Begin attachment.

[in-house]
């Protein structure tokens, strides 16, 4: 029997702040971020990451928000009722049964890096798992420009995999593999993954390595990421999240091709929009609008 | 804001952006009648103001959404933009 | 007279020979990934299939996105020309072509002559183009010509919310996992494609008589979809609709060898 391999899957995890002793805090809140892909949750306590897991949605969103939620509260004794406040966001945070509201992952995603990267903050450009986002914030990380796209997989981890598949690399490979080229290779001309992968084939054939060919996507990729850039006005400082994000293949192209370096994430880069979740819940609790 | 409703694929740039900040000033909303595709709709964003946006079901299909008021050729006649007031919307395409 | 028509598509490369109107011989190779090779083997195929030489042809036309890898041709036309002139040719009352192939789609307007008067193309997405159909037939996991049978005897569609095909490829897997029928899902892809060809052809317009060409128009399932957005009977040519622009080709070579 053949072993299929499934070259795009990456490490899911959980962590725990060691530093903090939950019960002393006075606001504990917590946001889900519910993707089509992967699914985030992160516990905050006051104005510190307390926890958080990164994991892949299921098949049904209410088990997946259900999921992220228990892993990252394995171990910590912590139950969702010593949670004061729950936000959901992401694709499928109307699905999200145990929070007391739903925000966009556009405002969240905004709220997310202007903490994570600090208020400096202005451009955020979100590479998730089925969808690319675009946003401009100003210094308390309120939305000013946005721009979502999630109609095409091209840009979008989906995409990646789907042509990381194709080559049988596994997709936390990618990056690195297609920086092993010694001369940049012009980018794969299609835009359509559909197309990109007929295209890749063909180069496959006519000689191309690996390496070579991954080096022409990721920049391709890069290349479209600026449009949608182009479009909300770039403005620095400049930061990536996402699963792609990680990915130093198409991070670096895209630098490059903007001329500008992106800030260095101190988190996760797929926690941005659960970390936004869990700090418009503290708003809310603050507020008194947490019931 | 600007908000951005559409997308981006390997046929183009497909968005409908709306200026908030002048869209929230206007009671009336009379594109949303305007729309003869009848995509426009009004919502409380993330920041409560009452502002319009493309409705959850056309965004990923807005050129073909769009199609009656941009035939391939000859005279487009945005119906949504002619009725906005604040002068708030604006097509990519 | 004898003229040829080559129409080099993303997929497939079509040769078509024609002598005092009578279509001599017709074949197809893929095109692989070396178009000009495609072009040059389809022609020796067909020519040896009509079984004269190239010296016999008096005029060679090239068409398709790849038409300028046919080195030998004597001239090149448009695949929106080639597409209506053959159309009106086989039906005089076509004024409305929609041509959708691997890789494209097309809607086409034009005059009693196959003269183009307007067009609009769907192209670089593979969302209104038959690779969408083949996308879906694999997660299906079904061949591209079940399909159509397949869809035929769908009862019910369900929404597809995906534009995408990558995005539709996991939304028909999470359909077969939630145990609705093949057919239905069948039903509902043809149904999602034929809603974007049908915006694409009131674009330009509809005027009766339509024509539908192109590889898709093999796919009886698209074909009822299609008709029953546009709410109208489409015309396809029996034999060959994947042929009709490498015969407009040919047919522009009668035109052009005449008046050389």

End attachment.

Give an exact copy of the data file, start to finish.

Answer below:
[in-house]
């Protein structure tokens, strides 16, 4: 029997702040971020990451928000009722049964890096798992420009995999593999993954390595990421999240091709929009609008 | 804001952006009648103001959404933009 | 007279020979990934299939996105020309072509002559183009010509919310996992494609008589979809609709060898 391999899957995890002793805090809140892909949750306590897991949605969103939620509260004794406040966001945070509201992952995603990267903050450009986002914030990380796209997989981890598949690399490979080229290779001309992968084939054939060919996507990729850039006005400082994000293949192209370096994430880069979740819940609790 | 409703694929740039900040000033909303595709709709964003946006079901299909008021050729006649007031919307395409 | 028509598509490369109107011989190779090779083997195929030489042809036309890898041709036309002139040719009352192939789609307007008067193309997405159909037939996991049978005897569609095909490829897997029928899902892809060809052809317009060409128009399932957005009977040519622009080709070579 053949072993299929499934070259795009990456490490899911959980962590725990060691530093903090939950019960002393006075606001504990917590946001889900519910993707089509992967699914985030992160516990905050006051104005510190307390926890958080990164994991892949299921098949049904209410088990997946259900999921992220228990892993990252394995171990910590912590139950969702010593949670004061729950936000959901992401694709499928109307699905999200145990929070007391739903925000966009556009405002969240905004709220997310202007903490994570600090208020400096202005451009955020979100590479998730089925969808690319675009946003401009100003210094308390309120939305000013946005721009979502999630109609095409091209840009979008989906995409990646789907042509990381194709080559049988596994997709936390990618990056690195297609920086092993010694001369940049012009980018794969299609835009359509559909197309990109007929295209890749063909180069496959006519000689191309690996390496070579991954080096022409990721920049391709890069290349479209600026449009949608182009479009909300770039403005620095400049930061990536996402699963792609990680990915130093198409991070670096895209630098490059903007001329500008992106800030260095101190988190996760797929926690941005659960970390936004869990700090418009503290708003809310603050507020008194947490019931 | 600007908000951005559409997308981006390997046929183009497909968005409908709306200026908030002048869209929230206007009671009336009379594109949303305007729309003869009848995509426009009004919502409380993330920041409560009452502002319009493309409705959850056309965004990923807005050129073909769009199609009656941009035939391939000859005279487009945005119906949504002619009725906005604040002068708030604006097509990519 | 004898003229040829080559129409080099993303997929497939079509040769078509024609002598005092009578279509001599017709074949197809893929095109692989070396178009000009495609072009040059389809022609020796067909020519040896009509079984004269190239010296016999008096005029060679090239068409398709790849038409300028046919080195030998004597001239090149448009695949929106080639597409209506053959159309009106086989039906005089076509004024409305929609041509959708691997890789494209097309809607086409034009005059009693196959003269183009307007067009609009769907192209670089593979969302209104038959690779969408083949996308879906694999997660299906079904061949591209079940399909159509397949869809035929769908009862019910369900929404597809995906534009995408990558995005539709996991939304028909999470359909077969939630145990609705093949057919239905069948039903509902043809149904999602034929809603974007049908915006694409009131674009330009509809005027009766339509024509539908192109590889898709093999796919009886698209074909009822299609008709029953546009709410109208489409015309396809029996034999060959994947042929009709490498015969407009040919047919522009009668035109052009005449008046050389």